A chart from the latest CREDO study about city charter schools shows that students at many charter schools make outsized gains in math. But in reading, charter school students tend fall behind more often, researchers found.
City students benefit from attending city charter schools, according to a new study — but the advantages are not universal.
The study, by Stanford University's Center for Research on Education Outcomes, which analyzes charter school performance, concluded that city charter school students, on average, learn five more months of math each year than similar students in neighboring schools. In Harlem, where the charter school enrollment share is highest, the math gain was seven months, the researchers found.
And in reading, charter school students averaged one month's additional learning each year, the researchers found. All of the gains were measured by students' state test scores.
Yet within the sector, some schools did far better than the average — and others far worse. The study found that nearly two thirds of charter schools moved their students forward in math significantly farther than other schools in the area. But a full quarter of charter schools moved their students forward significantly less in reading.
A chart from a 2010 analysis that compared charter schools' performance by authorizer.
When a researcher with a penchant for crunching charter school data sat down to compare New York State's charter authorizers in 2010, her impetus wasn't merely academic.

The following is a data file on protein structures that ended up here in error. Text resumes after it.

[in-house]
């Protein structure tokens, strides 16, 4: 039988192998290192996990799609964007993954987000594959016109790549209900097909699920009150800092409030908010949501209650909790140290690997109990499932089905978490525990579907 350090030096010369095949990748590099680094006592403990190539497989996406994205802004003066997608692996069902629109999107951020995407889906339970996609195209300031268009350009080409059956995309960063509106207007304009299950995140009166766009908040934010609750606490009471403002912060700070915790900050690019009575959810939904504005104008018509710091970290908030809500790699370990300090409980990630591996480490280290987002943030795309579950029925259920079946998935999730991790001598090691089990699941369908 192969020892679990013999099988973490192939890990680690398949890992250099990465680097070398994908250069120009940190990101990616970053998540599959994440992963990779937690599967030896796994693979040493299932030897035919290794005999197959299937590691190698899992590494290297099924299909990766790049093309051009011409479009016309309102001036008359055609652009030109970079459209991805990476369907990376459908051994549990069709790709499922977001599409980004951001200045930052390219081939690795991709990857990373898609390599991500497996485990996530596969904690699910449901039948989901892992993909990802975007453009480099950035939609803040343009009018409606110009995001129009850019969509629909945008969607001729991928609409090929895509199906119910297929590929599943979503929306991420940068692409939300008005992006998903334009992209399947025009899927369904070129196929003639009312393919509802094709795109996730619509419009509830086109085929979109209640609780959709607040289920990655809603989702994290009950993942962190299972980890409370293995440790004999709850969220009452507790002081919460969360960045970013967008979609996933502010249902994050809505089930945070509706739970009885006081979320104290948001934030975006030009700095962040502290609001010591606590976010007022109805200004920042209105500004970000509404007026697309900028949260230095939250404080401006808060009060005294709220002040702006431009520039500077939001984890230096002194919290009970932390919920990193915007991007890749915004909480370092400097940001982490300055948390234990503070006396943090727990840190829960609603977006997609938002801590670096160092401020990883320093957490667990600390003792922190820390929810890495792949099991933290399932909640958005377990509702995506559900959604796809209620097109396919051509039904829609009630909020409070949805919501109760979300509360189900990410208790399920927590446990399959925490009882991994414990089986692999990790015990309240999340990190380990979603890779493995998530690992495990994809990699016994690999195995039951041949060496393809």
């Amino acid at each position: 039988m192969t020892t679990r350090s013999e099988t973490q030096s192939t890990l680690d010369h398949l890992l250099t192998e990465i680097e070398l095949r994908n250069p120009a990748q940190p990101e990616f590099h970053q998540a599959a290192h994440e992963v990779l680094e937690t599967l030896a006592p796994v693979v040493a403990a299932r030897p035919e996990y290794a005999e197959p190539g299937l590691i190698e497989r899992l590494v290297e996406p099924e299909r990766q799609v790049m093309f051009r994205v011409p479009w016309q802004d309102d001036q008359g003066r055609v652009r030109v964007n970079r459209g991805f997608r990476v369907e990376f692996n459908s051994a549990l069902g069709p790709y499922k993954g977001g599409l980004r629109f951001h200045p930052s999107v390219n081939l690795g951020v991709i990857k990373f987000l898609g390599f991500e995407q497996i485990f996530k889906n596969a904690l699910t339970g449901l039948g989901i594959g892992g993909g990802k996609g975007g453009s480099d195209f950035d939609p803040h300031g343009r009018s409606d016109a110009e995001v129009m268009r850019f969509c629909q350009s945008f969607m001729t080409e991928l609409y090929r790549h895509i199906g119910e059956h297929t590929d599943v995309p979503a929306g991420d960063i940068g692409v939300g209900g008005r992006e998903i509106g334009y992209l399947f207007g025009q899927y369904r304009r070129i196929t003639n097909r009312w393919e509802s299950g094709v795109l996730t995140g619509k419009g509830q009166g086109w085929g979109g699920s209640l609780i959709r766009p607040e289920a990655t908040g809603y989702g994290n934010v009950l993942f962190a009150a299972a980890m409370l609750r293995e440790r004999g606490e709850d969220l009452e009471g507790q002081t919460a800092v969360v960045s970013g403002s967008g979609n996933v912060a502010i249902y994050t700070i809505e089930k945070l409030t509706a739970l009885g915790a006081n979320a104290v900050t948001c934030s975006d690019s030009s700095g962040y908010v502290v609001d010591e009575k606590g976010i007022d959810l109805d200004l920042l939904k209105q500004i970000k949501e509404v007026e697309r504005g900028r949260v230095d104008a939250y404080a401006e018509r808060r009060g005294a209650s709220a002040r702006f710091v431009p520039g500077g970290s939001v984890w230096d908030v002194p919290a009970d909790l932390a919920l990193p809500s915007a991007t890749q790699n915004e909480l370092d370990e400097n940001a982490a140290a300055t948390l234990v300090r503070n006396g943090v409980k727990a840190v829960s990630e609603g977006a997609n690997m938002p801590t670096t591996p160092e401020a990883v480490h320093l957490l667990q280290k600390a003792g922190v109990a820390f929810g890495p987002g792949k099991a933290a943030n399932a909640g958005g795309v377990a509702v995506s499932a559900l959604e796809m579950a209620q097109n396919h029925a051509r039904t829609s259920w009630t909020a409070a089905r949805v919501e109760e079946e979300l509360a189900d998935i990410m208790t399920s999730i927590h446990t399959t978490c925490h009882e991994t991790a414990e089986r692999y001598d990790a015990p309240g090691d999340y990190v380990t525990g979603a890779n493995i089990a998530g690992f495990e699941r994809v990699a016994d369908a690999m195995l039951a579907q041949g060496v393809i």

For Jonas Chartock, then the director of one of three authorizers, who requested an analysis, the data was a matter of survival.
“At the time there was a real push by some politicians to eliminate SUNY as an authorizer,” said Chartock, who headed SUNY's Charter School Institute until early 2011.
Chartock asked Macke Raymond, a Stanford researcher who had just wrapped up a broad study of New York City's charter sector, to examine her school performance data based on which office had authorized it. Her comparison showed up as an attachment to one of several hundred Department of Education emails released last week in response to a teachers union's Freedom of Information Law request.
Raymond found that students at SUNY-authorized charter schools improved at a quicker pace than students at schools authorized by the State Education Department and the city Department of Education. At schools authorized by SED, she found, students actually lost ground over time.